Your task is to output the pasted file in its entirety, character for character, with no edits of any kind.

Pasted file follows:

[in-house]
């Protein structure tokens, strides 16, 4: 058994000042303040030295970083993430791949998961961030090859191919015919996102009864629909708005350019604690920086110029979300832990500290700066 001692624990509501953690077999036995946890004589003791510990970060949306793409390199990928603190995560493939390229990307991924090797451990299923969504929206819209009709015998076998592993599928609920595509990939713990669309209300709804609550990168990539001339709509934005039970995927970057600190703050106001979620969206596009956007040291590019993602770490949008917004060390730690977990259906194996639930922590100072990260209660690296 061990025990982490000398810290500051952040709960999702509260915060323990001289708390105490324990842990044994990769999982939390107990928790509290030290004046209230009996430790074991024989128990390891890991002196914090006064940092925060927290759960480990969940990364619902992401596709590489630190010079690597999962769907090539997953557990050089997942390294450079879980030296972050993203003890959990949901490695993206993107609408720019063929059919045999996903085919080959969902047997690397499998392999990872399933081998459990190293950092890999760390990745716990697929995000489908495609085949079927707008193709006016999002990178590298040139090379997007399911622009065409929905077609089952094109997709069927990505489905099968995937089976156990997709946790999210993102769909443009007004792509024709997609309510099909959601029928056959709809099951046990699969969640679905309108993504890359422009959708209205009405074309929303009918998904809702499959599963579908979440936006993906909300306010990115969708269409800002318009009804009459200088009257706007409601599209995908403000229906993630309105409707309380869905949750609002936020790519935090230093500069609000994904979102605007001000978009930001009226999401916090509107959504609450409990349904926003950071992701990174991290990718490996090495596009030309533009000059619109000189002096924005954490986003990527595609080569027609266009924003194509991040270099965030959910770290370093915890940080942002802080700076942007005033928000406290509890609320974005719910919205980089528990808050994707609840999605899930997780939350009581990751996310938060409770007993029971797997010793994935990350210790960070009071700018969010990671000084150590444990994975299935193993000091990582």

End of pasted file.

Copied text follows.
[in-house]
């Protein structure tokens, strides 16, 4: 058994000042303040030295970083993430791949998961961030090859191919015919996102009864629909708005350019604690920086110029979300832990500290700066 001692624990509501953690077999036995946890004589003791510990970060949306793409390199990928603190995560493939390229990307991924090797451990299923969504929206819209009709015998076998592993599928609920595509990939713990669309209300709804609550990168990539001339709509934005039970995927970057600190703050106001979620969206596009956007040291590019993602770490949008917004060390730690977990259906194996639930922590100072990260209660690296 061990025990982490000398810290500051952040709960999702509260915060323990001289708390105490324990842990044994990769999982939390107990928790509290030290004046209230009996430790074991024989128990390891890991002196914090006064940092925060927290759960480990969940990364619902992401596709590489630190010079690597999962769907090539997953557990050089997942390294450079879980030296972050993203003890959990949901490695993206993107609408720019063929059919045999996903085919080959969902047997690397499998392999990872399933081998459990190293950092890999760390990745716990697929995000489908495609085949079927707008193709006016999002990178590298040139090379997007399911622009065409929905077609089952094109997709069927990505489905099968995937089976156990997709946790999210993102769909443009007004792509024709997609309510099909959601029928056959709809099951046990699969969640679905309108993504890359422009959708209205009405074309929303009918998904809702499959599963579908979440936006993906909300306010990115969708269409800002318009009804009459200088009257706007409601599209995908403000229906993630309105409707309380869905949750609002936020790519935090230093500069609000994904979102605007001000978009930001009226999401916090509107959504609450409990349904926003950071992701990174991290990718490996090495596009030309533009000059619109000189002096924005954490986003990527595609080569027609266009924003194509991040270099965030959910770290370093915890940080942002802080700076942007005033928000406290509890609320974005719910919205980089528990808050994707609840999605899930997780939350009581990751996310938060409770007993029971797997010793994935990350210790960070009071700018969010990671000084150590444990994975299935193993000091990582």